4×4 Clubs – an Underutilised Resource for Protected Areas

April 22, 2021

Recreational 4×4 clubs have long been a thorn in the eye of many, but particularly conservation enthusiasts, leading to the beach ban laws which were introduced to South Africa in 2001.

However, as with most things in life, if you dig a little deeper, things are not as one might have first imagined. 4×4 clubs can actually contribute to a more sustainable management of protected areas. In fact, South African 4×4 clubs that subscribe to a 4×4 Code of Conduct are an underexploited niche market that can prove to be an asset for protected areas.

Many of the protected areas have demarcated 4×4 areas and available space in the group facilities and camps. Well run, committee managed groups of passionate conservation minded 4×4 drivers fit perfectly into that sphere providing exposure and valuable revenue for the protected areas.


4×4 trek in the Richtersveld National Park. (Image: field ranger)

The Richtersveld National Park (RNP) is one such protected area. A Cape Town 4×4 club first visited the RNP in August 2017 and returned in September 2019. They stayed in the Richtersveld World Heritage Site, the Richtersveld National Park in South Africa, the /Ai/Ais National Park in Namibia, used the Sendelingsdrif Pont and various other local Richtersveld establishments.

More needs to be done to attract 4×4 clubs to protected areas. This will not only provide much needed revenue to the custodians of such areas. It will also change the perception about four wheel drivers from nature spoilers to nature supporters.


4×4 trek making its way through the landscape (Image: field ranger)

Oscar Osberg, a Senior Section Ranger, who is part of the GEF-5 PA Project in the Klein Duin Protected Area, /Ai/Ais-Richtersveld Transfrontier Park (the South African side) over time developed a delightful recipe, using different local and seasonal ingredients.


  • 1 x 4×4 club –complete with committee and established Code of Conduct;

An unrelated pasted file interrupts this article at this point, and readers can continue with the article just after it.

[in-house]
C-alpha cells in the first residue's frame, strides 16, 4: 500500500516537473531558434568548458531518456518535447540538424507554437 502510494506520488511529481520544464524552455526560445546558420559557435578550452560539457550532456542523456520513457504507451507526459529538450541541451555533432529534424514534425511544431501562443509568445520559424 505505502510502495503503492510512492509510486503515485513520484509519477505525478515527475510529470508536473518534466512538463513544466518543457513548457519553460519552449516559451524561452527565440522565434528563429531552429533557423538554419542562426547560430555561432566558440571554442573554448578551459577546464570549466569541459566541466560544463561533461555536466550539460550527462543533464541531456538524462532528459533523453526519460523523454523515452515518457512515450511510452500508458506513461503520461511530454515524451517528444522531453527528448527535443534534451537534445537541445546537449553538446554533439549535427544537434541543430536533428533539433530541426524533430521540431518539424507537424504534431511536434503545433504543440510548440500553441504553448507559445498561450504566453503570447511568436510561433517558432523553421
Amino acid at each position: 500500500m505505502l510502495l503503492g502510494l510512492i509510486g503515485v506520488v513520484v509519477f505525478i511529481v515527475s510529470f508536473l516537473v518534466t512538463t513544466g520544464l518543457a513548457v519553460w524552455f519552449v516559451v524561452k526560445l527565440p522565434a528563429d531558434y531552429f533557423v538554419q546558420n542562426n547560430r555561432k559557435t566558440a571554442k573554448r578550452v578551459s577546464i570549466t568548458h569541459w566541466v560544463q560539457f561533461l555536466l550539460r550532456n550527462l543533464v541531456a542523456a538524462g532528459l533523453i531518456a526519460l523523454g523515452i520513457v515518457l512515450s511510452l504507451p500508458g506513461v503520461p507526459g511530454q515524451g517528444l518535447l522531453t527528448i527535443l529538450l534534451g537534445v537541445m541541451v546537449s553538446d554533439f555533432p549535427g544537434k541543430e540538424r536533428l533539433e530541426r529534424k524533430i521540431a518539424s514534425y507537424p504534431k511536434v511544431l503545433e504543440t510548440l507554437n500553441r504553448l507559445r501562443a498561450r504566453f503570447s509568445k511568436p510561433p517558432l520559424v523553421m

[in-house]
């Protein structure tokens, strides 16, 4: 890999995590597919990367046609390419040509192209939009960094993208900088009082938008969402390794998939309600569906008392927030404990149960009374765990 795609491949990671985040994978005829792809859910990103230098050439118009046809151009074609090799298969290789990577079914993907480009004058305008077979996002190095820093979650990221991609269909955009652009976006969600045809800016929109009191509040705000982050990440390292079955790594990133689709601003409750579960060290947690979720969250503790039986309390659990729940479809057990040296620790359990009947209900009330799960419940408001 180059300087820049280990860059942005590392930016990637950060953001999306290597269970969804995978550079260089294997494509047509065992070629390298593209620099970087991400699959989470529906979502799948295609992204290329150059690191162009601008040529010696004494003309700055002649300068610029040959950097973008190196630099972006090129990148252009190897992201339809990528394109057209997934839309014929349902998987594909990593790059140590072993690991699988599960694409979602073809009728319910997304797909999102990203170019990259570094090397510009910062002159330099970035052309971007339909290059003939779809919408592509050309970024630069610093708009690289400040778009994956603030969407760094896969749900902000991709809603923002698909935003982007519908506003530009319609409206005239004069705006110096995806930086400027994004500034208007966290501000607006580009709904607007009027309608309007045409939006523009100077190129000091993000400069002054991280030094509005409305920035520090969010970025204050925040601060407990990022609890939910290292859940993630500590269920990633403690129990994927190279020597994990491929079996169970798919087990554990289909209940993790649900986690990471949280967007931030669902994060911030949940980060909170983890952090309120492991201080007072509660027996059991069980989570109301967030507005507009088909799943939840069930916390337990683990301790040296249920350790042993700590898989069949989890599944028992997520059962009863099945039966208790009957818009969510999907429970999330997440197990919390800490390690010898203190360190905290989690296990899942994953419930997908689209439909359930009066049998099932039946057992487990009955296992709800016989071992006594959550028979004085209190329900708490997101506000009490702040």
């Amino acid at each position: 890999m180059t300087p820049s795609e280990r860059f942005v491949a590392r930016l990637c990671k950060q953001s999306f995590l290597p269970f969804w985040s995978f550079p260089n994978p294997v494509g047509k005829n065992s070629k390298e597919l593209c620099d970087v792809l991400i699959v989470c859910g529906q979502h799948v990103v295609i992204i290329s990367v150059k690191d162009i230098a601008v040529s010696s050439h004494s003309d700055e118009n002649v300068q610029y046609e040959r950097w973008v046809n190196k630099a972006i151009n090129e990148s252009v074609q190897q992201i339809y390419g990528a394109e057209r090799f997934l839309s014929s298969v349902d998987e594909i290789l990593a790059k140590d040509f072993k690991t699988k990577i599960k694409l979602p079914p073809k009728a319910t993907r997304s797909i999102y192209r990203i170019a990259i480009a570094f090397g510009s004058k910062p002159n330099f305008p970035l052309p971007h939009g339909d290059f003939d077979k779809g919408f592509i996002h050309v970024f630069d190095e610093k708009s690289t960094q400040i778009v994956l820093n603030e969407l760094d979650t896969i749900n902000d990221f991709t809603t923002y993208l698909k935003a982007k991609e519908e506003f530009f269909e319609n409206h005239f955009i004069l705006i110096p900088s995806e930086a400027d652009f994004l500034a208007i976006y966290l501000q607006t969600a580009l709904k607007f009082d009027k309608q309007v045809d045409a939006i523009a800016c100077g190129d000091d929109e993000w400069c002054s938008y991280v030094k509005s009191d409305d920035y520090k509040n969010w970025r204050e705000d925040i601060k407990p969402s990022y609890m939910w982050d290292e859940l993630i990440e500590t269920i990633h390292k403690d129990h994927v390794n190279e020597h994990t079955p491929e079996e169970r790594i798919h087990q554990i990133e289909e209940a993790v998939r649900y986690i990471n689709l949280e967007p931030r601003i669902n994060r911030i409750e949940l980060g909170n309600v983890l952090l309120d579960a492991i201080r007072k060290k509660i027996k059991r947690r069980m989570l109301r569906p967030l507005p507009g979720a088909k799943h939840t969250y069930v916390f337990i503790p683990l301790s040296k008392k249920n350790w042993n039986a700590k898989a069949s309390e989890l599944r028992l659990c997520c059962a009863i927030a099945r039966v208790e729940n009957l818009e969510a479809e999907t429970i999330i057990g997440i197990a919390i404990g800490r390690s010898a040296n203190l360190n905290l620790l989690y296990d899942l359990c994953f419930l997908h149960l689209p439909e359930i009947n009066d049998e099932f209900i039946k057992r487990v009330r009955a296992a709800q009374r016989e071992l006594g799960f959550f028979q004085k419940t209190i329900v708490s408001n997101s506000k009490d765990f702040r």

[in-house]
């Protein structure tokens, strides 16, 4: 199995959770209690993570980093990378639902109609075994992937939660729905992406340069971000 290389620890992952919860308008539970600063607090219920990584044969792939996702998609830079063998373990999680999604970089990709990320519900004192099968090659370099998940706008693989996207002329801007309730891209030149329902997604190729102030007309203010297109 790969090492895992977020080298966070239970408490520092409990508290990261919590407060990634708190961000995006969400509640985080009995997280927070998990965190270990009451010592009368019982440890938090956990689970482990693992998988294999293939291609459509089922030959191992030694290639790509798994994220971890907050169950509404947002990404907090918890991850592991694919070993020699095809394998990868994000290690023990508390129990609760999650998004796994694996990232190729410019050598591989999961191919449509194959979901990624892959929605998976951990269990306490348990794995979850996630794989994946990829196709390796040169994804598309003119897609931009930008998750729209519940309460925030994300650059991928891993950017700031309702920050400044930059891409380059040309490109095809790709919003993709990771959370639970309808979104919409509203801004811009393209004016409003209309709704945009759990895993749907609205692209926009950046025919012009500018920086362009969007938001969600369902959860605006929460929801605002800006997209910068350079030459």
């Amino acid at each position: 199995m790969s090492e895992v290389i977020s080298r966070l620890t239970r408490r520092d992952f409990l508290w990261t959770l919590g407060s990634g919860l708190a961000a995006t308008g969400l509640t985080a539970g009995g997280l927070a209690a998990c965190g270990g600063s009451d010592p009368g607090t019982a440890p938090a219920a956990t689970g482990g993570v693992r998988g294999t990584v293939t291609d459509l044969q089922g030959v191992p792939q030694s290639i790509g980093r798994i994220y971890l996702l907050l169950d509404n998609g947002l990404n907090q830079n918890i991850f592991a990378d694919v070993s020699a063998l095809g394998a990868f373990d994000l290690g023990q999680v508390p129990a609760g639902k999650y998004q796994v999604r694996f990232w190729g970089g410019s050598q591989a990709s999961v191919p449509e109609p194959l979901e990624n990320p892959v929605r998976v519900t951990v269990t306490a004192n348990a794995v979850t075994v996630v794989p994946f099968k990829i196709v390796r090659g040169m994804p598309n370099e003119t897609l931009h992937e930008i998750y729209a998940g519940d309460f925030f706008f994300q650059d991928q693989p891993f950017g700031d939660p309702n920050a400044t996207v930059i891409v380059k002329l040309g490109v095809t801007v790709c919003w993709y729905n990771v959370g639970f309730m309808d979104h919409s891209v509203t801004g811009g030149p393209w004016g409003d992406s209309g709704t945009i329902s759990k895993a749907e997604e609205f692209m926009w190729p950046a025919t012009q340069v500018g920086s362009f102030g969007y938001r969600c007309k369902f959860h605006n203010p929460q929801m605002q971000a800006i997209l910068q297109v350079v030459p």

• 20 club members and 10 vehicles minimum;
  • 1 x Protected Area – National or Provincial Park;
  • 1 x cultural or heritage aspect – essential ingredient;
  • 1 x bushell of campsite variety;
  • 1 x sprig of interesting and challenging drives and day destinations;
  • 1 x generous dollop of adventurous spirit and passion.

Preparation time: 1 year

It all starts out with an e-mail to the club committee, followed by a meeting to describe the adventure potential and stir up some interest. 4×4 clubs are excellent ingredients who seem generally to love their vehicles and have a passion for conservation and the outdoors. This ingredient has to subscribe to the 4×4 Code of Conduct and have a strong committee which will organise and control the other ingredients in the mix.

A future date and itinerary is agreed on and built into the club’s annual programme. Due to the distances involved and time constraints (members have kids at school, businesses, jobs and other commitments) the itinerary is as detailed as possible, including venues, distances and times. There also needs to be flexibility to include breakdowns, fuel and bread and milk stops.

An all-inclusive price package is agreed for the itinerary and collected by the club and paid over as a lump sum in advance.

Once the trip gets under way, the 4×4 drivers are joined by park officials at certain sites who share interesting local conservation issues and events and answer questions.


Oscar Osberg, senior SANParks official (in green uniform) explaining conservation issues to enthusiastic 4×4 club members. (Image: field ranger)

The Richtersveld recipe has a mix of local and international flavour combined with a dusty scenic 4×4 ruggedness all drawn together with a passion for conservation and supporting the local region.